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After a man and a woman say, “I do,” they often spend the next days and weeks dreaming of what life might be like in 50 or more years.

When a husband and wife get pregnant, they not only spend hours tossing names back and forth at each other, testing them to see if they fit the unseen child, but they also wonder what color the baby’s eyes will be, what his/her handwriting will look like as a school-aged child, and what dreams and desires the teen will have and who he/she might marry and what that couple’s children will look like.  The pregnant husband and wife not only dream about their own lives, but also what the lives of their children will be like 20, 30, and 40 years later.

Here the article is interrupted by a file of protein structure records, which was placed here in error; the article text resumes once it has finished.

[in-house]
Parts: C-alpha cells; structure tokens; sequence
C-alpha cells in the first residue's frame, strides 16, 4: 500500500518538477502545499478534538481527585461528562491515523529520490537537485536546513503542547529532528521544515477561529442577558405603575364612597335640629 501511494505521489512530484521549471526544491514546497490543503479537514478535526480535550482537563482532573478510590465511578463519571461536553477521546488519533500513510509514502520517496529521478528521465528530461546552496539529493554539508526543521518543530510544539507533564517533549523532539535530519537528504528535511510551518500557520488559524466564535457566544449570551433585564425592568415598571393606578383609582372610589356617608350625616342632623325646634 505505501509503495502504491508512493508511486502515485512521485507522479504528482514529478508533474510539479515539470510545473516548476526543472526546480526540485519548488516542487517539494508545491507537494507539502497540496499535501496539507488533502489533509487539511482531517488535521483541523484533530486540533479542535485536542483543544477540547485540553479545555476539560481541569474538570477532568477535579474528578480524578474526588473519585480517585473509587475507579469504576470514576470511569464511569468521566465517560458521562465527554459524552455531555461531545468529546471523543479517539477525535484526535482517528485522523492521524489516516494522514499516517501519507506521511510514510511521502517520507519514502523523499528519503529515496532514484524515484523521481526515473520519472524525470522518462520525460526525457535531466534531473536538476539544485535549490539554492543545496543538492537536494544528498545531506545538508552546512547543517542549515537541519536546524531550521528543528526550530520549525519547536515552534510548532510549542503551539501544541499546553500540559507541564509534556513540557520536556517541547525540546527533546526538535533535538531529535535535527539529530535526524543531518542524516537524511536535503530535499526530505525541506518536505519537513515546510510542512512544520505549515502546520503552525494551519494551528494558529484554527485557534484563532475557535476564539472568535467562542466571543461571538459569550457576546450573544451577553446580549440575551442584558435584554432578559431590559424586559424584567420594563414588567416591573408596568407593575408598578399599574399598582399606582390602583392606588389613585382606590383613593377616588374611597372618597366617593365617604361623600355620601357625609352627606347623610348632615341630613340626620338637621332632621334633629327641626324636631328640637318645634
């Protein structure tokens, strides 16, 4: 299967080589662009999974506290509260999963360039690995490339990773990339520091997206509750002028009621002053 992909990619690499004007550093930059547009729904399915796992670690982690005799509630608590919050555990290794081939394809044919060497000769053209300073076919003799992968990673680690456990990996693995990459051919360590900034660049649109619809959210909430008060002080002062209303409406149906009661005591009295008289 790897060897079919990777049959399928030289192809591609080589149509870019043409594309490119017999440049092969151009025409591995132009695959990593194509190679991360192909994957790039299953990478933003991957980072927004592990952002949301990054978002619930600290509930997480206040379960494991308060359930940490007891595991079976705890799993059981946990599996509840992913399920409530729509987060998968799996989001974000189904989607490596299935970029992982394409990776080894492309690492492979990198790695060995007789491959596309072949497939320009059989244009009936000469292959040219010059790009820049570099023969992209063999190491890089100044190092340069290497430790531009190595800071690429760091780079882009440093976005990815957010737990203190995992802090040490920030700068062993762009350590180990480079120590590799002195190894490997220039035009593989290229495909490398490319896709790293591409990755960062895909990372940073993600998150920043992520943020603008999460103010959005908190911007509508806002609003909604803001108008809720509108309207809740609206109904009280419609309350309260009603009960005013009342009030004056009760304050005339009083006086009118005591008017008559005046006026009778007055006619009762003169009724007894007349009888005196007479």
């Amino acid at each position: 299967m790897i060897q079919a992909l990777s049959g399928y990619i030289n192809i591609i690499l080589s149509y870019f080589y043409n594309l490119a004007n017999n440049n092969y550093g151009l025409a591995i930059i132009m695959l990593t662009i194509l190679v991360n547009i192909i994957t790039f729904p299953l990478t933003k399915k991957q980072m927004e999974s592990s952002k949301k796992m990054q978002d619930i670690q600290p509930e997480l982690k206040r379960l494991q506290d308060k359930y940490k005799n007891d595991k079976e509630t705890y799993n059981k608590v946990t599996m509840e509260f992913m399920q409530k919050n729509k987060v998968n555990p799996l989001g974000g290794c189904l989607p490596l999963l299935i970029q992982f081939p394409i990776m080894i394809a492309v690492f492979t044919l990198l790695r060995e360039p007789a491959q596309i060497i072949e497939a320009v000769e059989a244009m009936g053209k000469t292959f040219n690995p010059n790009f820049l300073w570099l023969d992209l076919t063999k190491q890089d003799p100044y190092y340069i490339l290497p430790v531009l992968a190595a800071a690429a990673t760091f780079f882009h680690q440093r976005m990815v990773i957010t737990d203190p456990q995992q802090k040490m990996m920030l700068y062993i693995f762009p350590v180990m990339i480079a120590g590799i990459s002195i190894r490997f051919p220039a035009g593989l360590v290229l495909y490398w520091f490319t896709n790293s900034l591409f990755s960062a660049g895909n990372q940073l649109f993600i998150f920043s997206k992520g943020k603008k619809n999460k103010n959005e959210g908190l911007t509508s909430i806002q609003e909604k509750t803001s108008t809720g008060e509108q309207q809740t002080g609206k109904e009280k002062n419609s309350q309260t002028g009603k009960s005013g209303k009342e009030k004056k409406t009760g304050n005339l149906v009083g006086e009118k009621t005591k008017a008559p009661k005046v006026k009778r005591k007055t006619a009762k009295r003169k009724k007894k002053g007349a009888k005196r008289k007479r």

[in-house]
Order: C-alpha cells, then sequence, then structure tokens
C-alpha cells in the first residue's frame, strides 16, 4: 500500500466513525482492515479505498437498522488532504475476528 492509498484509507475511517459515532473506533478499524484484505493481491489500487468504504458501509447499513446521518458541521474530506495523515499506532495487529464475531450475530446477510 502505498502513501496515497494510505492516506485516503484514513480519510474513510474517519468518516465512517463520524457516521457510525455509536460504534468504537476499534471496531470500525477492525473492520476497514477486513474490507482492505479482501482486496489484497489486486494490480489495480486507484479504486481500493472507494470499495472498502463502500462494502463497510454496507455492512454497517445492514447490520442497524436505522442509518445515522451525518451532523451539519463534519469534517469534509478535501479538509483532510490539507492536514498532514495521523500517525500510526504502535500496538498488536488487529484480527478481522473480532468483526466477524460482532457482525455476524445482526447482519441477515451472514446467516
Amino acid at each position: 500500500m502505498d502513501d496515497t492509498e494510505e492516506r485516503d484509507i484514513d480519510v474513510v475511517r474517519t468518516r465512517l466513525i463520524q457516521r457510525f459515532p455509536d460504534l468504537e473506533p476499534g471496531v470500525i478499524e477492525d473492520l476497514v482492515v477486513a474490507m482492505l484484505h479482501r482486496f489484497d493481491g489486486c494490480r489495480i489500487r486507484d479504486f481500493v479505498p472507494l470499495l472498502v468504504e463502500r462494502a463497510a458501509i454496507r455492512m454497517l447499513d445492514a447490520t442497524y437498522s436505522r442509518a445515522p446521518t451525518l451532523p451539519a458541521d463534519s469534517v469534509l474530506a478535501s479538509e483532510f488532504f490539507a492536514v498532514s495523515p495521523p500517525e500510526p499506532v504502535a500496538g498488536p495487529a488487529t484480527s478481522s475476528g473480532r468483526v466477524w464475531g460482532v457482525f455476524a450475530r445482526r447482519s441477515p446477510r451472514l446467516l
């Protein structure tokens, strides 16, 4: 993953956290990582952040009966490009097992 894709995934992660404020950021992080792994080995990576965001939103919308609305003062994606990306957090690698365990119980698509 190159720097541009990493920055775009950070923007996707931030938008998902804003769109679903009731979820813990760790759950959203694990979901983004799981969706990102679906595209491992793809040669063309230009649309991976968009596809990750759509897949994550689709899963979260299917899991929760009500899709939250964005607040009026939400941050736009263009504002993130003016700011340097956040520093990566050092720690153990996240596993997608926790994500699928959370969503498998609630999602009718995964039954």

When a couple marries, neither one is thinking that the other might die 20 years later.

When a couple is pregnant, neither one seriously considers that the child might be born with a severe disability.  And neither mother nor father significantly considers the possibility that the unborn child won’t reach adulthood.

But all three scenarios have been part of the life of R. C. Sproul, Jr.

Fifteen years ago, he and his wife Denise had a daughter, Shannon, who was born with a condition called Lissencephaly that left her severely disabled.

Then last year, Denise entered the presence of the Lord just days before Christmas after battling cancer for about a year.

Then this past week, Shannon joined her mother in glory.

Read R. C.’s reflections on Shannon’s illness from earlier this summer.

Listen to or read his father’s memorial at Denise’s funeral, and listen to his reflections on his wife’s death.  (You might also read his posts, “Can You Remember?” “What Now,” and “Valentine the Brave.”)

Then pray for this man of God who is enduring a Job-like set of circumstances with faith in the God of grace.  And pray for his courage at the visitation tonight and the funeral service tomorrow.